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I'm currently in a class on nonparametric smoothing, and, while talking about density estimation in general, the professor introduced the notion of MISE (mean integrated square error):

$\text{MISE}\left( \hat{f}_X(x) \right) = E\left[ \int \left( \hat{f}_x(x) - f_X(x)\right)^2dx \right]$

Why is considering MISE useful? Why not just consider MSE? I've tried to find answers or work out differences myself but am not arriving at anything insightful so far.

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This is the analogue when you have to sum over a continuum.

If you were to do the sum over all of the integers, it makes sense to write a sum over the integers. You can write the infinite sum as a limit of a sequence of partial sums. Fourier series do this.

$$\sum_{\mathbb{Z}}$$

However, it doesn’t make sense to talk about a sequence of partial sums for $\sum_{\mathbb{R}}$.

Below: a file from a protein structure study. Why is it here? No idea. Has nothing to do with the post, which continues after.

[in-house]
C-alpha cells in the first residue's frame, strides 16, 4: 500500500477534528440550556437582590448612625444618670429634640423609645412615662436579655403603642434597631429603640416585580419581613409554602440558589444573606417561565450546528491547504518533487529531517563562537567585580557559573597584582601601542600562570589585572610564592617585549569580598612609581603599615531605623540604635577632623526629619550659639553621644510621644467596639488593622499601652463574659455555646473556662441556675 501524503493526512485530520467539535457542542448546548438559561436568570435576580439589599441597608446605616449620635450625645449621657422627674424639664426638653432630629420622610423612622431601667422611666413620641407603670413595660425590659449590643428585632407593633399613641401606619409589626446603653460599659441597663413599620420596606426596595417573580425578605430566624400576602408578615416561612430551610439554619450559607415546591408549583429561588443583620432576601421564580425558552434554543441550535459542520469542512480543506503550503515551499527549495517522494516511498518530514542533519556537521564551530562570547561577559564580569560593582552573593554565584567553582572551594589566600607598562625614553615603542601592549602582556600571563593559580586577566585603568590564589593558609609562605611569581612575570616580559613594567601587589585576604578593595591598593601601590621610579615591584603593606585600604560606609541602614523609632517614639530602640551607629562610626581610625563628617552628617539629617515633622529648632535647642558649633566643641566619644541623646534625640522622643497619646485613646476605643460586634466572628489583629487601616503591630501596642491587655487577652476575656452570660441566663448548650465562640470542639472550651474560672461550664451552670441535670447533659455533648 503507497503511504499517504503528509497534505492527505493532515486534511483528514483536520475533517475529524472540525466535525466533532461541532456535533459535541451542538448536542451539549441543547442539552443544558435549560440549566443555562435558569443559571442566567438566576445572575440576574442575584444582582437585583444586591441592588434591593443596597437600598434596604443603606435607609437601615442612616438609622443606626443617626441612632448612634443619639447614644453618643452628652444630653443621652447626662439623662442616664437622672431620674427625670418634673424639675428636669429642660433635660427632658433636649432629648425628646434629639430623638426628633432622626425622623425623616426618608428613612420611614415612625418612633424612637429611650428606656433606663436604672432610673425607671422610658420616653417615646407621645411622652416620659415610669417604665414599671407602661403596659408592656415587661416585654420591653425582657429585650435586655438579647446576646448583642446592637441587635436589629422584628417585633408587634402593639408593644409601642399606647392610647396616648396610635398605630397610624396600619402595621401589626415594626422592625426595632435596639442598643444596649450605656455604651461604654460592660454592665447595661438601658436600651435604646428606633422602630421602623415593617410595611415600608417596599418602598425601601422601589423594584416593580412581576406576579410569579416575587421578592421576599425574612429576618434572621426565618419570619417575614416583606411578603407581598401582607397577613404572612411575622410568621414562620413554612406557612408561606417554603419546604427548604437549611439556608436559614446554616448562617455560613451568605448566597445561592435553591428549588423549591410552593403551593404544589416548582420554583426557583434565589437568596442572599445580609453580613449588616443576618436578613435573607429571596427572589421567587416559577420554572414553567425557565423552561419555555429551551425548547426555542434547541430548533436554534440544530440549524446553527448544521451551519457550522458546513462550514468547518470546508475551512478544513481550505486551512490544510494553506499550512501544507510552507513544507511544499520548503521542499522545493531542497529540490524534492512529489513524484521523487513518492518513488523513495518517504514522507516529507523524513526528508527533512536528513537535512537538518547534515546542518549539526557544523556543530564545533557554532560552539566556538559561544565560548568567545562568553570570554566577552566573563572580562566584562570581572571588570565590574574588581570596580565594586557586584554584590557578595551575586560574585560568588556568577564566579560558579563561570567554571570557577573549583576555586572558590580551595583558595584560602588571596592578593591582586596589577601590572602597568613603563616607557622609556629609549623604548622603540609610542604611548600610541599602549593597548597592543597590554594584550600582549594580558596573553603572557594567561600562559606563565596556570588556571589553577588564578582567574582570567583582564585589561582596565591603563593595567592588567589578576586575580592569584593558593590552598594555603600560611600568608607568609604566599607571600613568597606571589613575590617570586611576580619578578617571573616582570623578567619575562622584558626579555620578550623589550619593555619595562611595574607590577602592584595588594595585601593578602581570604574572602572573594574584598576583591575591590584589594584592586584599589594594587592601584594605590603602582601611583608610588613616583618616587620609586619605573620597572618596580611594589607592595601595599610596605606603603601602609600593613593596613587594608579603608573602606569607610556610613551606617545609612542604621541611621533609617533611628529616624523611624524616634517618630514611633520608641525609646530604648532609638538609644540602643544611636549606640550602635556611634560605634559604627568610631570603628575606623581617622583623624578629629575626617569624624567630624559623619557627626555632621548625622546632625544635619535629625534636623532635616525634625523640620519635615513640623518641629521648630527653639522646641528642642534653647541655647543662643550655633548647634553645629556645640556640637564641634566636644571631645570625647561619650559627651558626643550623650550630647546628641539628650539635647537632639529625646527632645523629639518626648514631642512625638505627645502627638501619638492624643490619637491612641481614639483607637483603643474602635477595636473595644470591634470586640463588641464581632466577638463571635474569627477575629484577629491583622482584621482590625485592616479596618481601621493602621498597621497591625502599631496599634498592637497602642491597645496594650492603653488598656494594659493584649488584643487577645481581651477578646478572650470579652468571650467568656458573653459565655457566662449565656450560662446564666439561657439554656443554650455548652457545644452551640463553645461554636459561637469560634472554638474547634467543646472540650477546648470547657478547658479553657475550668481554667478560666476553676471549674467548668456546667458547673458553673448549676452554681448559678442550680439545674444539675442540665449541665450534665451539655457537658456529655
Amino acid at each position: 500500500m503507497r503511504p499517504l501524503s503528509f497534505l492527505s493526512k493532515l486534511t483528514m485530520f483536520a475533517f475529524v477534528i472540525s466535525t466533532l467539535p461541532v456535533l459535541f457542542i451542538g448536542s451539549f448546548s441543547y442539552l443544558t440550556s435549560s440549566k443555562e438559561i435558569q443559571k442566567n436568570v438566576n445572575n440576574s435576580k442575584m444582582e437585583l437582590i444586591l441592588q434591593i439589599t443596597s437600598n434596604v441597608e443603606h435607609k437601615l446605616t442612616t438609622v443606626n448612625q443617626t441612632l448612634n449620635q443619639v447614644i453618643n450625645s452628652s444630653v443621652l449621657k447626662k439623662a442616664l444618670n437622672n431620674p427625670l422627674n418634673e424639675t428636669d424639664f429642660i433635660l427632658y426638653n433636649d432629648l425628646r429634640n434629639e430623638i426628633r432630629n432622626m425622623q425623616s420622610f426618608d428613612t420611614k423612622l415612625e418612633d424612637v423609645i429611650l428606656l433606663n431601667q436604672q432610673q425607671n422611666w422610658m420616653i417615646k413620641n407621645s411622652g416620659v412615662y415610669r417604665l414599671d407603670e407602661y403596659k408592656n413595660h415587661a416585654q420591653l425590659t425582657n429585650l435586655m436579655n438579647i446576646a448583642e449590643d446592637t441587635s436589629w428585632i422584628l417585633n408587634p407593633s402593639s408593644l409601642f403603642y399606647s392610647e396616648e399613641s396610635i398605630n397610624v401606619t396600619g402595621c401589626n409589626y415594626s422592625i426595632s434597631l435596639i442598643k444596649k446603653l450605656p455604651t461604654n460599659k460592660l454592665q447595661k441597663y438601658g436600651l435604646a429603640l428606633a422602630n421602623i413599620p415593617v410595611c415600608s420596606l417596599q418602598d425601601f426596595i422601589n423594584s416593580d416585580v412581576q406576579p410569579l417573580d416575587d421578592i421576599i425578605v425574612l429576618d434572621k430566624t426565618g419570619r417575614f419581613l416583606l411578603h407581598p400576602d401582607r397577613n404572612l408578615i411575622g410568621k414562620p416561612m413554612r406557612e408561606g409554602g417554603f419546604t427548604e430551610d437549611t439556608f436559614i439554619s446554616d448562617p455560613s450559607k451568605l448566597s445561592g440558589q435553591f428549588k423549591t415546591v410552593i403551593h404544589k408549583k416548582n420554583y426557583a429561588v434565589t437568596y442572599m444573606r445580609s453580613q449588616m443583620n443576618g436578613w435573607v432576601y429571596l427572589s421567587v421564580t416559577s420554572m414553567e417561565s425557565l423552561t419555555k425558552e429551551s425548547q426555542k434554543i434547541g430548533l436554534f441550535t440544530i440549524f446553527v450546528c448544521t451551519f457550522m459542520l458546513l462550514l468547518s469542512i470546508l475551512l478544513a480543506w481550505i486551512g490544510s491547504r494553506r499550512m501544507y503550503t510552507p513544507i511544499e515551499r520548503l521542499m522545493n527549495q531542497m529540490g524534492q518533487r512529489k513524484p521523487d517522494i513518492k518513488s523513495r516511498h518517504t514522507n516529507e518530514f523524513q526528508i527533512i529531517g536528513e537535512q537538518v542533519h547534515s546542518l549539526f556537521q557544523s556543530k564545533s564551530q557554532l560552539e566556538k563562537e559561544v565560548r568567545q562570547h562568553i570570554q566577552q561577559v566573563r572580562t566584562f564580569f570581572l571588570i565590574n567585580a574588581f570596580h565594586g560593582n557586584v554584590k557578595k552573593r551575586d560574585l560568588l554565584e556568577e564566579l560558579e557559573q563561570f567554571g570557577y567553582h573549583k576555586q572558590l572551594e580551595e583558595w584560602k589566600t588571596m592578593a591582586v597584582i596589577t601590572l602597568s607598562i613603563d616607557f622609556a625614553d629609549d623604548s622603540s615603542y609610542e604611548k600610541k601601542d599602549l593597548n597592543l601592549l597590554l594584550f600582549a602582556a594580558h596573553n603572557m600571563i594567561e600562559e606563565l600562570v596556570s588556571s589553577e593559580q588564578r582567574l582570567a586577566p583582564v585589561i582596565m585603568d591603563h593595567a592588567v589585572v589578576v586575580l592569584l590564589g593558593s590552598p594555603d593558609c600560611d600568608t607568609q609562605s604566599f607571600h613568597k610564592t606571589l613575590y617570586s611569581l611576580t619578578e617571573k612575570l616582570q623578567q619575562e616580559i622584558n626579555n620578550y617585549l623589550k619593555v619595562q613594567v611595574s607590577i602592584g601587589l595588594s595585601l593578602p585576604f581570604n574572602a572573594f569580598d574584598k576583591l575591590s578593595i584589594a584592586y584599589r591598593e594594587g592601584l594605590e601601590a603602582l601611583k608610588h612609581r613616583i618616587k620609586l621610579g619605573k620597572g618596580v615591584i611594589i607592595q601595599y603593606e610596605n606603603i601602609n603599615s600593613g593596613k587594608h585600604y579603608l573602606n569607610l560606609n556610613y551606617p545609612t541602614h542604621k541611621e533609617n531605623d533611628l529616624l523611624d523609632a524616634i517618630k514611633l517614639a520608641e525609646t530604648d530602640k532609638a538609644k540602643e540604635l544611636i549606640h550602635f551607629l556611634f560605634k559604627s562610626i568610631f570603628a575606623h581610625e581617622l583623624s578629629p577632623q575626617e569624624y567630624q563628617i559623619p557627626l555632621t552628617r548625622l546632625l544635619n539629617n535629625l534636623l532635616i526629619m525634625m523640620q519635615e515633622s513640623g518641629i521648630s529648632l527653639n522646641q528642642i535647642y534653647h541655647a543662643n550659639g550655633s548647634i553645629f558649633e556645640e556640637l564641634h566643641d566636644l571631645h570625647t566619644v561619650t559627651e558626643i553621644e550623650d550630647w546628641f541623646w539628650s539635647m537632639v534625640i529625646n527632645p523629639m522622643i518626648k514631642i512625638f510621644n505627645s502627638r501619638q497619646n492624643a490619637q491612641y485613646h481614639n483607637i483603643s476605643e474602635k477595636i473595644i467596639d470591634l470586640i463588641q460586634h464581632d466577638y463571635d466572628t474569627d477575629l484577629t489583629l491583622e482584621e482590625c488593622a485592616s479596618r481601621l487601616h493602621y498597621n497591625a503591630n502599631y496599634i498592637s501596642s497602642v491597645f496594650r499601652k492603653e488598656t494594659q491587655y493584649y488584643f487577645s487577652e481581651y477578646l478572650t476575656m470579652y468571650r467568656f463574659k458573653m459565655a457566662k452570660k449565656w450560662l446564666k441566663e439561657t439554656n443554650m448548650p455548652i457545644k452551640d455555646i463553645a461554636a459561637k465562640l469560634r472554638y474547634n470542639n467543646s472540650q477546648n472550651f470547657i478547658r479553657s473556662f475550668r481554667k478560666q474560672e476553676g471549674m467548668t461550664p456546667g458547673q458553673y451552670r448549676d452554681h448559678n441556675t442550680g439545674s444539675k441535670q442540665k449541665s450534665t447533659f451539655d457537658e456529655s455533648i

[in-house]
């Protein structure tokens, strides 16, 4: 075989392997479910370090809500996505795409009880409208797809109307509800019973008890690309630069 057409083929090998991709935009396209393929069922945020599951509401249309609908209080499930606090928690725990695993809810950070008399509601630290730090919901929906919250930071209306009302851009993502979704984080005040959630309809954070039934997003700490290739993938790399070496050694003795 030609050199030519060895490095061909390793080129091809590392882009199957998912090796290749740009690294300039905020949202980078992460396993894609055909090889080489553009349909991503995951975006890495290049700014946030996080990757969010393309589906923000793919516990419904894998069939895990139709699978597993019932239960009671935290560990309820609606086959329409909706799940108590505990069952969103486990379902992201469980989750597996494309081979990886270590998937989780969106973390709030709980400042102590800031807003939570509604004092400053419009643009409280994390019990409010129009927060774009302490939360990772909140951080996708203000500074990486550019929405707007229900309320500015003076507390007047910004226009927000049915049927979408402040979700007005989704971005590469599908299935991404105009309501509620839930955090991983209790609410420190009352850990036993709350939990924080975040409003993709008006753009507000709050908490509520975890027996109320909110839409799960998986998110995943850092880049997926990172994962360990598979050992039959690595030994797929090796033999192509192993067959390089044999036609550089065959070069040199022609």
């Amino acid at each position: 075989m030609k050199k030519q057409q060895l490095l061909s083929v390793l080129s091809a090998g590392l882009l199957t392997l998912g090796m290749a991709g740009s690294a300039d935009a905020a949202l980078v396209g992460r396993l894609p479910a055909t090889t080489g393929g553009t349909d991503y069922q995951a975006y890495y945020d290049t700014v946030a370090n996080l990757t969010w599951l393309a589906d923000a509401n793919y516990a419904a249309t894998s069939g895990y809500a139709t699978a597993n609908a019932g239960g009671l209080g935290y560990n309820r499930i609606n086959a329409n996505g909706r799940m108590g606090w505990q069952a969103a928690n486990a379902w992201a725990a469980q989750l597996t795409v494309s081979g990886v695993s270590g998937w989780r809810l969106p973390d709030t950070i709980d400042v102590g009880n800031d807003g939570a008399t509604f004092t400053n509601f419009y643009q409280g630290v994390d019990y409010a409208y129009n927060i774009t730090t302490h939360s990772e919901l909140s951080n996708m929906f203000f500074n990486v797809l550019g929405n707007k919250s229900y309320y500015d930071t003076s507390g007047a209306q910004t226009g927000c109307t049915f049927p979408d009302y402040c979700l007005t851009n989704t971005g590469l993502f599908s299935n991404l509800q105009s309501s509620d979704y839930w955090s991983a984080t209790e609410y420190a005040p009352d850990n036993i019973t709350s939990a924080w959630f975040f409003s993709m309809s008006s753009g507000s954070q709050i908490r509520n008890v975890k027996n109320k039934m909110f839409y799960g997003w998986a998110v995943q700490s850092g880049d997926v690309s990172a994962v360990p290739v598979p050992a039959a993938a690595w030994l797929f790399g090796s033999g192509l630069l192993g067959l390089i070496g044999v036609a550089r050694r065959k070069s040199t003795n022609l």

But you can integrate over $\mathbb{R}$, so that’s what is done. This is the same idea as integrating to find the inner product between two functions: $\langle f(x), g(x)\rangle={\displaystyle \int } f(x)g(x)dx$ over some interval, perhaps $[0,1]$ or $[-\pi, \pi]$.

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  • $\begingroup$ This is exactly what I was looking for. It makes perfect sense - we would like some way to measure the difference between the estimator of the function and the actual function across all $x$, and integration is the way to do that. I may wait a little while to see if anyone else submits an answer before accepting, but thank you for your answer! $\endgroup$ – CLL Feb 25 '20 at 9:08

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